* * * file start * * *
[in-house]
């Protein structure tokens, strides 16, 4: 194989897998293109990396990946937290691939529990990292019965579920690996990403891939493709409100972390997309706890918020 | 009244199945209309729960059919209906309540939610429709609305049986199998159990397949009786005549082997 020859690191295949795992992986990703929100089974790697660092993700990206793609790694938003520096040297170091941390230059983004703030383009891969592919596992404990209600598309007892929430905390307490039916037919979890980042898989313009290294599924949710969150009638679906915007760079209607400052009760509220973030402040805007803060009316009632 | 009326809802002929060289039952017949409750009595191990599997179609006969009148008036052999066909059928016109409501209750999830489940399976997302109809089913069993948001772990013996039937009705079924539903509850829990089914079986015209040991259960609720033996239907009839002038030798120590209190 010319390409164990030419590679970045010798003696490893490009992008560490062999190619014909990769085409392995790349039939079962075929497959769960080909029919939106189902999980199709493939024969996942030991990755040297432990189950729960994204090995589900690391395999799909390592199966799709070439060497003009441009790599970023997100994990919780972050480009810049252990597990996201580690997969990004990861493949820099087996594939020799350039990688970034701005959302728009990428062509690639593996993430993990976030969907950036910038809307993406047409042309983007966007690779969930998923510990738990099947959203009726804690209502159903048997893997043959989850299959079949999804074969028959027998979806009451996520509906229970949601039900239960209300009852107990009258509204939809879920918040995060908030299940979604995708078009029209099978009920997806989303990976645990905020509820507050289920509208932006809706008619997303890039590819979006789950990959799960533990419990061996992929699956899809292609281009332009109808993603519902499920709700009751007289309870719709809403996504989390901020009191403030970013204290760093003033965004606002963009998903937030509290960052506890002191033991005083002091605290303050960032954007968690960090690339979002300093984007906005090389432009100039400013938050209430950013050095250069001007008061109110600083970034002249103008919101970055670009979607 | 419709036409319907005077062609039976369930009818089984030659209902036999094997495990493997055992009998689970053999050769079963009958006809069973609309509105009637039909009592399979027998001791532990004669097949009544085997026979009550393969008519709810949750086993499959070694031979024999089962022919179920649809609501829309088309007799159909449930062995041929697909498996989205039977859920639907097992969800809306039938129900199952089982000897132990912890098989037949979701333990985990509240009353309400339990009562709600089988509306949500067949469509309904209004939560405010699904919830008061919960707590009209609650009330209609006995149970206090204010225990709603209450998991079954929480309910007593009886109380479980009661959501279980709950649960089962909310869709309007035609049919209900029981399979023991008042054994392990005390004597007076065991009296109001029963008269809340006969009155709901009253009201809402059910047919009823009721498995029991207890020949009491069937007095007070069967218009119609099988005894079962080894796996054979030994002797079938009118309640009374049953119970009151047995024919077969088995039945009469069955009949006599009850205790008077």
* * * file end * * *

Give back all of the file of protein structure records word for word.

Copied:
[in-house]
């Protein structure tokens, strides 16, 4: 194989897998293109990396990946937290691939529990990292019965579920690996990403891939493709409100972390997309706890918020 | 009244199945209309729960059919209906309540939610429709609305049986199998159990397949009786005549082997 020859690191295949795992992986990703929100089974790697660092993700990206793609790694938003520096040297170091941390230059983004703030383009891969592919596992404990209600598309007892929430905390307490039916037919979890980042898989313009290294599924949710969150009638679906915007760079209607400052009760509220973030402040805007803060009316009632 | 009326809802002929060289039952017949409750009595191990599997179609006969009148008036052999066909059928016109409501209750999830489940399976997302109809089913069993948001772990013996039937009705079924539903509850829990089914079986015209040991259960609720033996239907009839002038030798120590209190 010319390409164990030419590679970045010798003696490893490009992008560490062999190619014909990769085409392995790349039939079962075929497959769960080909029919939106189902999980199709493939024969996942030991990755040297432990189950729960994204090995589900690391395999799909390592199966799709070439060497003009441009790599970023997100994990919780972050480009810049252990597990996201580690997969990004990861493949820099087996594939020799350039990688970034701005959302728009990428062509690639593996993430993990976030969907950036910038809307993406047409042309983007966007690779969930998923510990738990099947959203009726804690209502159903048997893997043959989850299959079949999804074969028959027998979806009451996520509906229970949601039900239960209300009852107990009258509204939809879920918040995060908030299940979604995708078009029209099978009920997806989303990976645990905020509820507050289920509208932006809706008619997303890039590819979006789950990959799960533990419990061996992929699956899809292609281009332009109808993603519902499920709700009751007289309870719709809403996504989390901020009191403030970013204290760093003033965004606002963009998903937030509290960052506890002191033991005083002091605290303050960032954007968690960090690339979002300093984007906005090389432009100039400013938050209430950013050095250069001007008061109110600083970034002249103008919101970055670009979607 | 419709036409319907005077062609039976369930009818089984030659209902036999094997495990493997055992009998689970053999050769079963009958006809069973609309509105009637039909009592399979027998001791532990004669097949009544085997026979009550393969008519709810949750086993499959070694031979024999089962022919179920649809609501829309088309007799159909449930062995041929697909498996989205039977859920639907097992969800809306039938129900199952089982000897132990912890098989037949979701333990985990509240009353309400339990009562709600089988509306949500067949469509309904209004939560405010699904919830008061919960707590009209609650009330209609006995149970206090204010225990709603209450998991079954929480309910007593009886109380479980009661959501279980709950649960089962909310869709309007035609049919209900029981399979023991008042054994392990005390004597007076065991009296109001029963008269809340006969009155709901009253009201809402059910047919009823009721498995029991207890020949009491069937007095007070069967218009119609099988005894079962080894796996054979030994002797079938009118309640009374049953119970009151047995024919077969088995039945009469069955009949006599009850205790008077």